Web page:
Monday, December 24, 2007

Better to Give than Receive? Shopdropping & Secret Santas


Here's an interesting thing to be on the lookout for: "shopdropping." I'd never heard of it before a short article in this morning's paper, but I can easily imagine the appeal to the right groups:

Otherwise known as reverse shoplifting, shopdropping involves surreptitiously putting things in stores, rather than illegally taking them out, and the motivations vary.

Anti-consumerist artists slip replica products packaged with political messages onto shelves while religious proselytizers insert pamphlets between the pages of gay and lesbian readings at bookstores.

Self-published authors sneak their works into the “new releases” section; personal trainers put their business cards into weight-loss books; and aspiring professional photographers make homemade cards — their Web site address included, of course — and covertly plant them in sta- tionery-store racks.
Just fascinating. Wikipedia apparently considers it a subset of "Culture Jamming."

Secret Santa Lives On

In a better example (value judgment intentionally implied) of the meaning behind the axiom that titles this post, Dave Ramsey, on today's show, interviewed a successor to Larry Stewart as the Secret Santa. In many ways, Stewart's practice, as I understand it, captured at least the initial element (the performance of an unsolicited act of generosity or kindness) of the idea inherent in "Pay It Forward," a concept at least as old as our nation (see Wikipedia's citation of Benjamin Franklin as one originator) and popularized through Catherine Ryan Hyde's novel, published in 2000. The novel was made into a movie by Warner Brothers. The ideas of the novel find continuing promotion through the Pay It Forward Foundation.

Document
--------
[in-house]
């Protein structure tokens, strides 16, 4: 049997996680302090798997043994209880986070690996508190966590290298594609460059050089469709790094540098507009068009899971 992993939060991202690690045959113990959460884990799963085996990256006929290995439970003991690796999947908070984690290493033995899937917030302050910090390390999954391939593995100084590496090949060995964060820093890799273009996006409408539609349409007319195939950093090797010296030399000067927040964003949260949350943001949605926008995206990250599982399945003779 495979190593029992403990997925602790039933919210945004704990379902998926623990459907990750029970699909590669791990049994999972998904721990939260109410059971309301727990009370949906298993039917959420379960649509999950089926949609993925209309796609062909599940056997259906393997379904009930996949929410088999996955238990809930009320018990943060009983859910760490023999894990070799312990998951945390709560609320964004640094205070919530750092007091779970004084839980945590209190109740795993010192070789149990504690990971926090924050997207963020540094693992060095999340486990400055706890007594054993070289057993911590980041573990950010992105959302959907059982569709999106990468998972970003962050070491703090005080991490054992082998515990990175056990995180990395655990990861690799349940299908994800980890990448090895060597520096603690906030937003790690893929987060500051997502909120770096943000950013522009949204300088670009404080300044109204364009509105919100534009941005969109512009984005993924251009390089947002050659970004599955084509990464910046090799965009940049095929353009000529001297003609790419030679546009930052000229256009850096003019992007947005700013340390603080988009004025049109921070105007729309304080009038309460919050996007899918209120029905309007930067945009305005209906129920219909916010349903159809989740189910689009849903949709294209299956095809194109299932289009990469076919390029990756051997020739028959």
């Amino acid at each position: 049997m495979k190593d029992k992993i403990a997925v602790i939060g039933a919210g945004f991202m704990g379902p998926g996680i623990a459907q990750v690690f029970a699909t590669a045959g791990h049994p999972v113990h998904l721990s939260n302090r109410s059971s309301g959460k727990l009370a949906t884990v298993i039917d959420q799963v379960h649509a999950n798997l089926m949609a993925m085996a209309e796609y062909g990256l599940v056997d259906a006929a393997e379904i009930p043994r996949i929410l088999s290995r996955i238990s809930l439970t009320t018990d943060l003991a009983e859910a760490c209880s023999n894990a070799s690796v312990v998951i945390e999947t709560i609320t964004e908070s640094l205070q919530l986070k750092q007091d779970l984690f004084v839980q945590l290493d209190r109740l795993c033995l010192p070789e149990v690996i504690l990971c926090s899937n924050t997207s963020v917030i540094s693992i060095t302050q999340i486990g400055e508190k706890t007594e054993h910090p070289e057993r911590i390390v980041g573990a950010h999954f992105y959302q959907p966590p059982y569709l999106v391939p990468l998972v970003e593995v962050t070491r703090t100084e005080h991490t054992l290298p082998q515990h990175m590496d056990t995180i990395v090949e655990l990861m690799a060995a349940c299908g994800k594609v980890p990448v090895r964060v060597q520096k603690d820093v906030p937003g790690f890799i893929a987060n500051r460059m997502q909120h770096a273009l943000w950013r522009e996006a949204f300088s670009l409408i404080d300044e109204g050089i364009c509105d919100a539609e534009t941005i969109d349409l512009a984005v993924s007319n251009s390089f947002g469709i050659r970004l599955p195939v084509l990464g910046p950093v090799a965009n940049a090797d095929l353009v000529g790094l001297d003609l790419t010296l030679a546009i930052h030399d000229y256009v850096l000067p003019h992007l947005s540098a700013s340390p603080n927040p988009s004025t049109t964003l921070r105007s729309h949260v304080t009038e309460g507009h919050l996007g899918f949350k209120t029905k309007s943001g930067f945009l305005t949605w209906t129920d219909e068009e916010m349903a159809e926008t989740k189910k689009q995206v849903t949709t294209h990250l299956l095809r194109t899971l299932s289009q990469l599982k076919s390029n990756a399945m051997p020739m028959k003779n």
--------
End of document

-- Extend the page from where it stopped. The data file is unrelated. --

Returning to the idea's more seasonal manifestation, the Secret Santa World homepage offers the following explanation of why these particular elves do what they do:
The compassion shared from one spontaneous random act of kindness is elevating, priceless and not easily explained. It is an instant connection between souls that can change a life forever. This is the experience of being a Secret Santa. Being a Secret Santa has blessings beyond words.
If you're interested, you can find more information on the Secret Santa program at

Don't Almost Give

Lastly, if you're not up to donning a Santa suit and can't afford to give away $100 bills to strangers, but you would like to find a way to give something to those in need, during this season and throughout the year, one more organization has been pretty vocal lately, at least in this area, with a series of radio ads that mildly irritate me with their blatant dose of guilt; yet, they did inspire me to visit the website while this post had me on the topic. The Don't Almost Give web site provides a wealth of suggestions for how almost anyone can get involved through volunteering in something of particular interest to them. It's worth a visit.

And while you're there, you can view/hear some of the "Public Service Announcements" and decide for yourself if they're hitting below the belt, or if the end, in this case at least, justifies the means. I'd be interested to hear, through comments on this post, what others think.

Merry Christmas to you all.